We were pleased to be joined by Mark Noah from the non-profit History Flight organization and Stan Gajda for part of the trip. Both Mark and Stan provided invaluable help during the trip. Stan had previous experience searching for wreckage on Yap and a great knowledge base of WWII information and aircraft. Mark sponsored Stan for his 4 days on Yap and arrived just as Stan was departing for another island search trip. Mark’s organization purchased a side scanning sonar unit in the summer for the purpose of helping us locate my uncle’s plane on Yap plus other upcoming search trips. We put a lot of time into the sonar search with Mark throughout the trip but in the end did not locate my uncle’s plane. However, we did identify a number of targets that we’ll need a sonar expert to interrupt.
We teamed up with a marine biologist by the name of Brian Green and the Manta Ray Hotel dive shop manger, Jan Sledjens, to checkout some of the deeper sonar targets. Brian and Jan made deep dives to a few of the sites with us while I stopped at “about” 130 feet. I think I went a few feet beyond what I wanted to hit. Brian has the ability to use a re-breather but he was waiting for some replacement parts during our trip. Brian and Jan said they will continue to dive my uncle’s crash site location after we departed. Brian will spend some significant time diving the site at deep depths with his re-breather. Brian is very likely going to be the one who discovers my uncle’s plane with his re-breather or the one-man submarines he might be bringing to Yap in the near future for his marine biology work. In the end I truly believe that Brian and/or Jan will find my uncle’s plane and the Coleman crew. I can’t thank them enough for all their help and was so pleased to see how dedicated they were to help us during the trip and moving forward. I will be posting pictures of Brian and Jan from our deep diving days soon. Both of them are exceptionally nice people that I feel fortunate to have had the opportunity to meet and dive with on Yap this year!
Cherie and I are fighting a real bad case of poison tree (like poison ivy in the states) since returning from Yap. We were fine for the most part on the way home from Yap since the poison tree takes a few days to show up. The day after we returned last week the poison tree hit hard on my legs and one arm and on both of Cherie’s ankles. We held out from going to a doctor until the rash and itching was driving us absolutely nuts. We tried every solution we could find on the internet since last weekend to find relief. The doctor provided a strong oral prescription that should start helping soon. I hope this helps us get back to normal since we have been miserable since returning home. I will be posting some pictures later tonight from the Helldiver crash site we discover on the last day of the trip. This was the site deep in the jungle where we came in contact with the poison tree. Feel free to look through the pictures and try and find the poison tree that has made my legs a mess! This particular crash site was very interesting and untouched from the war years. Two crew members died at the site and less than one set of remains were recovered from the site in 1948 by the American grave registration teams. The Yapese told us that the Japanese pulled the dead American crew members from the crash site and beat their bodies with sticks. This story was told to me a few years ago before I located the crash site so it likely has some truth.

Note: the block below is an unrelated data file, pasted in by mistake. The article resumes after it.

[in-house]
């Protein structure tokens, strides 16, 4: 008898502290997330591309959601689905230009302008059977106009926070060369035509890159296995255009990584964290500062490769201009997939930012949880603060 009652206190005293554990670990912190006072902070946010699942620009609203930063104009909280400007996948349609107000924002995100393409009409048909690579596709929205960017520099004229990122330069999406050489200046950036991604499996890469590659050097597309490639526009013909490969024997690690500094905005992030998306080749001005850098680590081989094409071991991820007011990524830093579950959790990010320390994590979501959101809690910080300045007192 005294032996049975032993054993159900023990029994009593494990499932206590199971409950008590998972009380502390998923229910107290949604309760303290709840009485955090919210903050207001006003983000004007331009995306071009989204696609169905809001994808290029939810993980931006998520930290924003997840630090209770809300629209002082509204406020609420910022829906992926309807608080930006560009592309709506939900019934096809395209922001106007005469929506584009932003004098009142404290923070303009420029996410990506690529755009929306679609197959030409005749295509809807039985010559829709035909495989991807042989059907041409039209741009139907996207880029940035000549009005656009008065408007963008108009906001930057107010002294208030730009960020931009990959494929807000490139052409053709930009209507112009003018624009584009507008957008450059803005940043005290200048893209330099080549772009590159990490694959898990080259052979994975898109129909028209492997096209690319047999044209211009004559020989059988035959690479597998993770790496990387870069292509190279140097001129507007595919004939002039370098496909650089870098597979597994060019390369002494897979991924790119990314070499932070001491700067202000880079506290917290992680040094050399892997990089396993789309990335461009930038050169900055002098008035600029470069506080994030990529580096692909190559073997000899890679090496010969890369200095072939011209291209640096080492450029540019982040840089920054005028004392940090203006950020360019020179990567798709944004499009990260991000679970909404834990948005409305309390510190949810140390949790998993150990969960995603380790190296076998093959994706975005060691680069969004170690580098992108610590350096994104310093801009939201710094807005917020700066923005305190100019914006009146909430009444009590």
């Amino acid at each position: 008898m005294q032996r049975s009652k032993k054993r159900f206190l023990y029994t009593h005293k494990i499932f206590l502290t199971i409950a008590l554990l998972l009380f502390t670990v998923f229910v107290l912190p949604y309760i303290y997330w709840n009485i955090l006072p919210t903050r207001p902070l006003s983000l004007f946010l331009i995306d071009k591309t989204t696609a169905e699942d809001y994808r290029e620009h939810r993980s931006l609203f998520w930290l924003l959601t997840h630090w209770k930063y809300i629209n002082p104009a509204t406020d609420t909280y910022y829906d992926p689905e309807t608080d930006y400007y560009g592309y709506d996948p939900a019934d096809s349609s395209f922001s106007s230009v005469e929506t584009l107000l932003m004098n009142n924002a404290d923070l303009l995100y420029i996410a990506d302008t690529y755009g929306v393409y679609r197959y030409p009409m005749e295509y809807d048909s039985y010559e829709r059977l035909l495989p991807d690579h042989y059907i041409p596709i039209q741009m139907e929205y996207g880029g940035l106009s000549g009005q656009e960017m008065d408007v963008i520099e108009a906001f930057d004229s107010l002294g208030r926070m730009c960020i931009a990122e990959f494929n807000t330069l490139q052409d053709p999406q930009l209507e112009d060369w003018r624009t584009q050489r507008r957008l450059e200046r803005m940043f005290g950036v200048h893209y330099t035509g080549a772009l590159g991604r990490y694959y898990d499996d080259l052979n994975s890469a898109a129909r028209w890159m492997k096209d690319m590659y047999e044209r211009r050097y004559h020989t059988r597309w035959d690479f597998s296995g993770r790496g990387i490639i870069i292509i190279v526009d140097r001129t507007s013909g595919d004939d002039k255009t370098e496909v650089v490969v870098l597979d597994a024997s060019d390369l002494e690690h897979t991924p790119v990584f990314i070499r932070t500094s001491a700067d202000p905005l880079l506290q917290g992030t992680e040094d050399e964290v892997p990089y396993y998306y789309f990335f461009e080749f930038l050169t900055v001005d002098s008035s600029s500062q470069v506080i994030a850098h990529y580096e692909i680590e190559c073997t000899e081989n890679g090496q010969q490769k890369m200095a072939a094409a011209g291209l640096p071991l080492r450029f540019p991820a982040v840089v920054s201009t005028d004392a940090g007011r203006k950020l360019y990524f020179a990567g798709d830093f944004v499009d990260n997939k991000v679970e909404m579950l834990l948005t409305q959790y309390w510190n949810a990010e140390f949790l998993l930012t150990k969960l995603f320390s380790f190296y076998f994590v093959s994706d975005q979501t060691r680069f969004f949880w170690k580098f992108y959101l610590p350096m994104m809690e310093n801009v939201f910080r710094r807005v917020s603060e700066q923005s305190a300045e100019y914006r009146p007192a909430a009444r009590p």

In short, please look for additional updates from all the sites we visited during our trip over the coming days. I hope I have the renewed energy to get all the information and pictures posted. We will also be sending JPAC reports about the remains we found at two of the American crash sites. We hope that JPAC will use this information to schedule a recovery mission to Yap in 2009. On one of the sites where we found what we believe to be remains we placed a white cross with the pilot’s name so the site is clearly marked for JPAC to recover. We have also worked with the Yapese to protect all the American crash sites on Yap and consider them memorials and grave sites.
Please look for more information and pictures soon.
Pat & Cherie Ranfranz
Posts: 707 | From: Cameron, Wisconsin | Registered: Dec 2004
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